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Old 19th Jun 2022, 11:33 am   #1
GrimJosef
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Default HT transformers with extra low-I higher-V winding - what were they for ?

From time to time a particular model of Parmeko Neptune HT transformer comes up for sale on eBay. As well as two 0V-115V mains primaries it has a 430V-0V-430V 190mA HT secondary - very appropriate for quite a wide range of mid-sized valve equipment.

But it also has a 0V-950V 5mA winding, with the 0V commoned to the centre-tap of the 430V-0V-430V one.

I also once saw another Neptune with 400V-0V-400V 85mA and 0V-1750V 1.5mA windings, again commoned at 0V.

Neither transformer had any LT heater windings.

I'm sure someone will know what this extra winding was for. If you do, could you enlighten me ? I'm just curious, that's all.

Cheers,

GJ
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Old 19th Jun 2022, 12:10 pm   #2
Robert Gribnau
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Default Re: HT transformers with extra low-I higher-V winding - what were they for ?

I think it's intended for the HT of a CRT in an oscilloscope.
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Old 19th Jun 2022, 12:28 pm   #3
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Default Re: HT transformers with extra low-I higher-V winding - what were they for ?

1750v for CRT HT

950 likely the same, either half rave rectified or a cockroft-walton multiplier.

An outside possibility would be EHT for a photomultiplier or geiger tube.

CRTs usually have their grids and cathodes a long way negative so the deflection plates can be near ground or near valve HT. The negative cathode means the heater needs its own winding with EHT grade isolation. Somewhere there may be matching heater transformers with one odd well insulated winding.

David
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Old 19th Jun 2022, 12:33 pm   #4
GrimJosef
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Default Re: HT transformers with extra low-I higher-V winding - what were they for ?

I wondered about a CRT, but 950V seemed like rather a low voltage. I worked on an HMV 555 stereoscope amplifier once and that had a tiny CRT which ran at some hundreds of volts, but otherwise I tend to think of them as kilovolt devices (or more than 10 kilovolts if they're in, say, a TV).

Unless there's a more plausible explanation though then perhaps that's it.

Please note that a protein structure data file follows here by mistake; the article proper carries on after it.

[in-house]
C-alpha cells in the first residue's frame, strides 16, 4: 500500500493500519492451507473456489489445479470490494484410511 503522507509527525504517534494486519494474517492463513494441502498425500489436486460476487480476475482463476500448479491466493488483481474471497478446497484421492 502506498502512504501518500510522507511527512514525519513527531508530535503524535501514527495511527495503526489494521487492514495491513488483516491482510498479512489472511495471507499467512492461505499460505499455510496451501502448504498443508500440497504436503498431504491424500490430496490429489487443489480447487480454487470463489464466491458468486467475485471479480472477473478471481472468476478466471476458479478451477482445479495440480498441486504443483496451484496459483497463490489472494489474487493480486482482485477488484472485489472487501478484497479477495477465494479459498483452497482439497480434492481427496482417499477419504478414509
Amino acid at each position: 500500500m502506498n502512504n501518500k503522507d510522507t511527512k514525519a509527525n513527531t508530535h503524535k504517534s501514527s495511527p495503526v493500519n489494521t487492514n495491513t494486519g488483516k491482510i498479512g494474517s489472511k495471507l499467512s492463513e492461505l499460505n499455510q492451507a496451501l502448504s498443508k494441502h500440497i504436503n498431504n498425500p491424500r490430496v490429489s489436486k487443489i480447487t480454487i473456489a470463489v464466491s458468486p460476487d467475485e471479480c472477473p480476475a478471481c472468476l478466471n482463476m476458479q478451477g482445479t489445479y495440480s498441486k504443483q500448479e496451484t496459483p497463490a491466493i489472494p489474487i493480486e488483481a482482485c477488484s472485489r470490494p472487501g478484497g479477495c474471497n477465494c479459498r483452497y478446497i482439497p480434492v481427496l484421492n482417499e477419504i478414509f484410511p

Cheers,

GJ
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Old 19th Jun 2022, 2:16 pm   #5
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Default Re: HT transformers with extra low-I higher-V winding - what were they for ?

There may have been other industrial applications - although not directly applicable to that particular Parmeko, example applications included HV testers (like RM215 from BPL and AVO where HT was up to 6kV), and megohmeters like RM175 from BPL (1050V sec), and vacuum gauge meters (like from Philips No.3 which used a Parmeko Type 5080/9A; 1450V 1.5mA 9.2kΩ).
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Old 19th Jun 2022, 7:46 pm   #6
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Default Re: HT transformers with extra low-I higher-V winding - what were they for ?

950V at not much current perhaps feeding PSU arrangements with "SenTerCel" etc. selenium stacks for something like a reflex klystron receive oscillator, those transformers must have been somewhat expensive so maybe part of ground/marine radar IF/processing/video apparatus?

Those "Neptune" etc. transformer types always struck me as a peculiar combination of robustness and fragility with their steel cases and KLG(?) ceramic-shrouded terminals!
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Old 19th Jun 2022, 8:27 pm   #7
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Default Re: HT transformers with extra low-I higher-V winding - what were they for ?

Hi GJ, I've seen quite a few transformer like this, sometimes the 1000v windinf is simply an overwind from one end of the HT (say 400v) windings. A good production technique to save a bit of wire and insulation.